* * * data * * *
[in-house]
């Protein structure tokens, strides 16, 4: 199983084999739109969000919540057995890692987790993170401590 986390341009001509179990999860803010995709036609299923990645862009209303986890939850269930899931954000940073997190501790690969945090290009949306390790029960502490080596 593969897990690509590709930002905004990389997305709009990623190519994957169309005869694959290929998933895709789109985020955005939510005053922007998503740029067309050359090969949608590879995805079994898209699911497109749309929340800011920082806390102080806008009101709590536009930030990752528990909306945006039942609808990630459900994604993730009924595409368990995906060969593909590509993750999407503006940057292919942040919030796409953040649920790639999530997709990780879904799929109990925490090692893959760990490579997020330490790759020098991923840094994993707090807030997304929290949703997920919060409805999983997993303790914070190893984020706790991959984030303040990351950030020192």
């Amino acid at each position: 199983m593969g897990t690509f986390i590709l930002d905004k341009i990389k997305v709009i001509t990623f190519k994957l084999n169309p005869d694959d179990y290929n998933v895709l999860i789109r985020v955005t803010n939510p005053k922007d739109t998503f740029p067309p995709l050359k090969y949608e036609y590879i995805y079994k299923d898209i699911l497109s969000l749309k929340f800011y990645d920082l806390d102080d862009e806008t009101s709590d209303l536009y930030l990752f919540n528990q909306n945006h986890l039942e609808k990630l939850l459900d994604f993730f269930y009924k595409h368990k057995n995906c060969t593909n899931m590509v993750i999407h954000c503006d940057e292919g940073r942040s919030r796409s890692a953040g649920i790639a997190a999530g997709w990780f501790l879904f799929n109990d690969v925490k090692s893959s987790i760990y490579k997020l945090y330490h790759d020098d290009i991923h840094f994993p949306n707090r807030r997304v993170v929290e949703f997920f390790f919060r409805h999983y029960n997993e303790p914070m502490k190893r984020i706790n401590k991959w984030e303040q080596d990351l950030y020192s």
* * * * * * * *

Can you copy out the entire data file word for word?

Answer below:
[in-house]
């Protein structure tokens, strides 16, 4: 199983084999739109969000919540057995890692987790993170401590 986390341009001509179990999860803010995709036609299923990645862009209303986890939850269930899931954000940073997190501790690969945090290009949306390790029960502490080596 593969897990690509590709930002905004990389997305709009990623190519994957169309005869694959290929998933895709789109985020955005939510005053922007998503740029067309050359090969949608590879995805079994898209699911497109749309929340800011920082806390102080806008009101709590536009930030990752528990909306945006039942609808990630459900994604993730009924595409368990995906060969593909590509993750999407503006940057292919942040919030796409953040649920790639999530997709990780879904799929109990925490090692893959760990490579997020330490790759020098991923840094994993707090807030997304929290949703997920919060409805999983997993303790914070190893984020706790991959984030303040990351950030020192």
């Amino acid at each position: 199983m593969g897990t690509f986390i590709l930002d905004k341009i990389k997305v709009i001509t990623f190519k994957l084999n169309p005869d694959d179990y290929n998933v895709l999860i789109r985020v955005t803010n939510p005053k922007d739109t998503f740029p067309p995709l050359k090969y949608e036609y590879i995805y079994k299923d898209i699911l497109s969000l749309k929340f800011y990645d920082l806390d102080d862009e806008t009101s709590d209303l536009y930030l990752f919540n528990q909306n945006h986890l039942e609808k990630l939850l459900d994604f993730f269930y009924k595409h368990k057995n995906c060969t593909n899931m590509v993750i999407h954000c503006d940057e292919g940073r942040s919030r796409s890692a953040g649920i790639a997190a999530g997709w990780f501790l879904f799929n109990d690969v925490k090692s893959s987790i760990y490579k997020l945090y330490h790759d020098d290009i991923h840094f994993p949306n707090r807030r997304v993170v929290e949703f997920f390790f919060r409805h999983y029960n997993e303790p914070m502490k190893r984020i706790n401590k991959w984030e303040q080596d990351l950030y020192s």